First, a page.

Clinical characteristics and prediction of pulmonary hypertension in severe emphysema

Omar A. Minai, Henry Fessler, James K. Stoller, Gerard J. Criner, Steven M. Scharf, Yvonne Meli, Benjamin Nutter, Malcolm M. Decamp

Research output: Contribution to journalArticlepeer-review

Abstract

Background: We explored the prevalence, clinical and physiologic correlates of pulmonary hypertension (PH), and screening strategies in patients with severe emphysema evaluated for the National Emphysema Treatment Trial (NETT). Methods: Patients undergoing Doppler echocardiography (DE) and right heart catheterization were included. Patients with mean pulmonary arterial pressure ≥25 mmHg (PH Group) were compared to the remainder (non-PH Group). Results: Of 797 patients, 302 (38%) had PH and 18 (2.2%) had severe PH. Compared to the non-PH Group, patients with PH had lower % predicted FEV1 (p < 0.001), % predicted diffusion capacity for carbon monoxide (p = 0.006), and resting room air PaO2 (p < 0.001). By multivariate analysis, elevated right ventricular systolic pressure, reduced resting room air PaO 2, reduced post-bronchodilator % predicted FEV1, and enlarged pulmonary arteries on computed tomographic scan were the best predictors of PH. A strategy using % predicted FEV1, % predicted DLCO, PaO2, and RVSP was predictive of the presence of pre-capillary PH and was highly predictive of its absence. Conclusions: Mildly elevated pulmonary artery pressures are found in a significant proportion of patients with severe emphysema. However, severe PH is uncommon in the absence of co-morbidities. Simple non-invasive tests may be helpful in screening patients for pre-capillary PH in severe emphysema but none is reliably predictive of its presence.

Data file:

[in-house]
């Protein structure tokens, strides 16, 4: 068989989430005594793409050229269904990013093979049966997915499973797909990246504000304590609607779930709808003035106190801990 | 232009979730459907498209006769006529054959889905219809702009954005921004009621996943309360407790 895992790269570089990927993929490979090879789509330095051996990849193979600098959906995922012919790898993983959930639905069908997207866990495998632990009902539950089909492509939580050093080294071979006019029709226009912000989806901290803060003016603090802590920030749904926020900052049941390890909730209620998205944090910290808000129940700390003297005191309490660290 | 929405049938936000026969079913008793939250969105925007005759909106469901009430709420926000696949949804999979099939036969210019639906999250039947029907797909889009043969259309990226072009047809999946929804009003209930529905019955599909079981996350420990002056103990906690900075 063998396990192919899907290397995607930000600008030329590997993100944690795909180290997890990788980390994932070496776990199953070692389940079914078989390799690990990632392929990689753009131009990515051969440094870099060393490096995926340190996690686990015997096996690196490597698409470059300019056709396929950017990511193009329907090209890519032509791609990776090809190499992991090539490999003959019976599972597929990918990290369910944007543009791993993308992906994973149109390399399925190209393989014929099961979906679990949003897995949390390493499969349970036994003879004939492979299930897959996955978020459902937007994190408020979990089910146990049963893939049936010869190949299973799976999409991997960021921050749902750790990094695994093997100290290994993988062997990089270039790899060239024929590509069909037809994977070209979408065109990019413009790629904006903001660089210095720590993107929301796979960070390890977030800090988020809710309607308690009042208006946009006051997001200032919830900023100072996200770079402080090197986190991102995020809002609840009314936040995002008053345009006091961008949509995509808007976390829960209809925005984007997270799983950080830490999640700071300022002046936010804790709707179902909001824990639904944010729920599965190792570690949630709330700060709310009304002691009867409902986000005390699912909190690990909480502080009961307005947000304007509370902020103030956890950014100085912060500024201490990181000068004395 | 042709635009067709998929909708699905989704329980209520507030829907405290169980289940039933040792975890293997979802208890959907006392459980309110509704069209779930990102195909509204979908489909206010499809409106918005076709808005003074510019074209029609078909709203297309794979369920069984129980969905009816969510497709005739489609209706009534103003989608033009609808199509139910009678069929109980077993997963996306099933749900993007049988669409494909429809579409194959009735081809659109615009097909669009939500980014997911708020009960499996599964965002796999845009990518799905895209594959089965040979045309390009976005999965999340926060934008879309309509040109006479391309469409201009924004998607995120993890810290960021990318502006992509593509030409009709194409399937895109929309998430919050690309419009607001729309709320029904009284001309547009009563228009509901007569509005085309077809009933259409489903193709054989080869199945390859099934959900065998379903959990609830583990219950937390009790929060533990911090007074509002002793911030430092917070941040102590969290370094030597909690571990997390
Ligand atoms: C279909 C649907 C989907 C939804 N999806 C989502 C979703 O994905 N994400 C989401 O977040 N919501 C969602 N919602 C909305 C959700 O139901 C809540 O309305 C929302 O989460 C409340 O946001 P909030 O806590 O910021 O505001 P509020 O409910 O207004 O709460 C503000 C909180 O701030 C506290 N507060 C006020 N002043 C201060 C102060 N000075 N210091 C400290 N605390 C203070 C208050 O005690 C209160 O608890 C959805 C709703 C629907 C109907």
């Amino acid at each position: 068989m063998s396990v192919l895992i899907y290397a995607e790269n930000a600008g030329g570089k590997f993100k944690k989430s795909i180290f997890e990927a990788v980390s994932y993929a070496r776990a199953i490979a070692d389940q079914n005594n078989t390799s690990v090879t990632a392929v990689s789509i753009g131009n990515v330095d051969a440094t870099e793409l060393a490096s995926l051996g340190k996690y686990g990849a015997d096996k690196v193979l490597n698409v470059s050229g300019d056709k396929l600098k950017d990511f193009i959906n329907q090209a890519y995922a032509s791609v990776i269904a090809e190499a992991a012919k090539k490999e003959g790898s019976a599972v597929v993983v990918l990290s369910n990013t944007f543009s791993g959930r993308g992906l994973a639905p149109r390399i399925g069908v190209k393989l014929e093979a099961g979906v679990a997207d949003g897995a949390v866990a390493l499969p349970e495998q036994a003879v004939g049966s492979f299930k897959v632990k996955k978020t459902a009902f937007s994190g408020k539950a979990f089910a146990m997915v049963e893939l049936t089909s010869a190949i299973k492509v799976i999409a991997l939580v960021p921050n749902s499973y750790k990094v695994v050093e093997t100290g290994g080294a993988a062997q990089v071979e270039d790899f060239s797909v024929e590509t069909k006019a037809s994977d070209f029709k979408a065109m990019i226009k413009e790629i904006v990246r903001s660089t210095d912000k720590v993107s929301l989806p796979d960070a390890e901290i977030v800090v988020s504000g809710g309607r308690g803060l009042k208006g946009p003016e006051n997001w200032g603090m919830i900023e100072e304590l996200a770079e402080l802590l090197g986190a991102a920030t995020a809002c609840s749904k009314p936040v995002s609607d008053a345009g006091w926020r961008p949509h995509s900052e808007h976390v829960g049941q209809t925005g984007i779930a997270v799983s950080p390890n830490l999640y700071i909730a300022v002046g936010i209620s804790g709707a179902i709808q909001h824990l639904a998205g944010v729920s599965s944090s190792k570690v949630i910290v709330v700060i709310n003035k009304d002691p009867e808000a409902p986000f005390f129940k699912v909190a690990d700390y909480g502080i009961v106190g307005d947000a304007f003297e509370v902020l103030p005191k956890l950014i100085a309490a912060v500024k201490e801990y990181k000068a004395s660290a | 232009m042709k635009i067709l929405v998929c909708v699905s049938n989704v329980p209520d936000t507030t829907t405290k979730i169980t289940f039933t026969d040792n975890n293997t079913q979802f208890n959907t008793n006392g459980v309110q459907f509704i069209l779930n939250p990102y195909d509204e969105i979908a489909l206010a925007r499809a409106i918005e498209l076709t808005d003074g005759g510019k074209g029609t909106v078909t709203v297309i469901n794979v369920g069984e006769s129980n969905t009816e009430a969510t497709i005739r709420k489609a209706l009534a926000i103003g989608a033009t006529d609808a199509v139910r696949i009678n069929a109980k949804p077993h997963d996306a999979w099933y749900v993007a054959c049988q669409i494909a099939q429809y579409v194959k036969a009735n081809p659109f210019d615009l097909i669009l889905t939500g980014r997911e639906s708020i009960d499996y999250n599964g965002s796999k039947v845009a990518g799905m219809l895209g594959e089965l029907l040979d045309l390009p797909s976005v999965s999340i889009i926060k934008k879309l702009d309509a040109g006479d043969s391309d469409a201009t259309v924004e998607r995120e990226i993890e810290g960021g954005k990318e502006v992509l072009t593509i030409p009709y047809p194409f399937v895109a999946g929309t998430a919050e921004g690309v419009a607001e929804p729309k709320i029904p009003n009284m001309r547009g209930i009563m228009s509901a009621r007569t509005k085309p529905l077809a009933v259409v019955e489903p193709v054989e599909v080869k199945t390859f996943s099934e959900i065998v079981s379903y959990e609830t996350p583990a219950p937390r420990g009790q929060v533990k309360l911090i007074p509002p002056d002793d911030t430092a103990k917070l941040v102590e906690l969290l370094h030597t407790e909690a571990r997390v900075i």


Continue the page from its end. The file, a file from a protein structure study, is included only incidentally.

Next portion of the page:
Original languageEnglish (US)
Pages (from-to)482-490
Number of pages9
JournalRespiratory Medicine
Volume108
Issue number3
DOIs
StatePublished - Mar 1 2014

Keywords

  • Chronic obstructive pulmonary disease
  • Emphysema
  • Hypoxemia
  • Lung disease
  • Pulmonary hypertension

ASJC Scopus subject areas

  • Pulmonary and Respiratory Medicine

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